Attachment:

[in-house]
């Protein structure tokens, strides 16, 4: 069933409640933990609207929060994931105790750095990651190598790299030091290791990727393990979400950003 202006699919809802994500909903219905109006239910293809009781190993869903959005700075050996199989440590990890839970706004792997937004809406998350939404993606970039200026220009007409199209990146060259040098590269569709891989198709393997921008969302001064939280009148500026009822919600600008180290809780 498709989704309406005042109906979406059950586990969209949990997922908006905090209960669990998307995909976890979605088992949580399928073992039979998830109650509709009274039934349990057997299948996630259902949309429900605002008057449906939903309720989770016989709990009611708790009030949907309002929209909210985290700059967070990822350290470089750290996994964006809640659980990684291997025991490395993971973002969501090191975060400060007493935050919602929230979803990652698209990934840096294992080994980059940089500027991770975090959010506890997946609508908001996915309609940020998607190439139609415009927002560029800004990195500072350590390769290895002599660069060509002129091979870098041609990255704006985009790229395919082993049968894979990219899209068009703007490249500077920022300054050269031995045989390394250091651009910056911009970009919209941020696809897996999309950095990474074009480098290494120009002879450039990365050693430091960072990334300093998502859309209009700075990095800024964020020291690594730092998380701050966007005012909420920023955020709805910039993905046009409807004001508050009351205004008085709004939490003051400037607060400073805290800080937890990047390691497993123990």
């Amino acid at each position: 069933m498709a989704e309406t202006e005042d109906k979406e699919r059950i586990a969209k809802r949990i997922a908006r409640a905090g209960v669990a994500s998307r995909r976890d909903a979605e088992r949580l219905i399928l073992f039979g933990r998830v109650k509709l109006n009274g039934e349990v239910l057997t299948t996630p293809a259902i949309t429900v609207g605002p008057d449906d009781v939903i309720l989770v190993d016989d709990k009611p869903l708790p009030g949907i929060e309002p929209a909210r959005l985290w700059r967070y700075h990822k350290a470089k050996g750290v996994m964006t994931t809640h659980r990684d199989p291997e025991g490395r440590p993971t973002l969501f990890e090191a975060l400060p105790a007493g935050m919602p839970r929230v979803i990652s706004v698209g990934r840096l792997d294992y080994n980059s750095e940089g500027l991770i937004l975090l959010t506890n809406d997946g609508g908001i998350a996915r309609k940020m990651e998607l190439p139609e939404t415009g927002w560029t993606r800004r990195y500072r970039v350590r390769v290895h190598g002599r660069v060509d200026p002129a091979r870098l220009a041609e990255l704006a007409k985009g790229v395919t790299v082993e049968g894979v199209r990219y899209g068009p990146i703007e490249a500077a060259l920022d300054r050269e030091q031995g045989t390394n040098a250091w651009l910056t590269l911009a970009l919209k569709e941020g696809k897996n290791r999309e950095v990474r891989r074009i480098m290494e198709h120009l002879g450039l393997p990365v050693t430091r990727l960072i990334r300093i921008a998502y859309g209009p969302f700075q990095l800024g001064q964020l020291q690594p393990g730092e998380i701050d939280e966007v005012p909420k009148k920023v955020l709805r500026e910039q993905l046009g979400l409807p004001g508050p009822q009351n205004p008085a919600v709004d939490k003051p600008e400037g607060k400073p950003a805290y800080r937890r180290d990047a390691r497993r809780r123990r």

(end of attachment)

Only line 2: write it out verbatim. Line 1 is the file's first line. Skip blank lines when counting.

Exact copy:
């Protein structure tokens, strides 16, 4: 069933409640933990609207929060994931105790750095990651190598790299030091290791990727393990979400950003 202006699919809802994500909903219905109006239910293809009781190993869903959005700075050996199989440590990890839970706004792997937004809406998350939404993606970039200026220009007409199209990146060259040098590269569709891989198709393997921008969302001064939280009148500026009822919600600008180290809780 498709989704309406005042109906979406059950586990969209949990997922908006905090209960669990998307995909976890979605088992949580399928073992039979998830109650509709009274039934349990057997299948996630259902949309429900605002008057449906939903309720989770016989709990009611708790009030949907309002929209909210985290700059967070990822350290470089750290996994964006809640659980990684291997025991490395993971973002969501090191975060400060007493935050919602929230979803990652698209990934840096294992080994980059940089500027991770975090959010506890997946609508908001996915309609940020998607190439139609415009927002560029800004990195500072350590390769290895002599660069060509002129091979870098041609990255704006985009790229395919082993049968894979990219899209068009703007490249500077920022300054050269031995045989390394250091651009910056911009970009919209941020696809897996999309950095990474074009480098290494120009002879450039990365050693430091960072990334300093998502859309209009700075990095800024964020020291690594730092998380701050966007005012909420920023955020709805910039993905046009409807004001508050009351205004008085709004939490003051400037607060400073805290800080937890990047390691497993123990």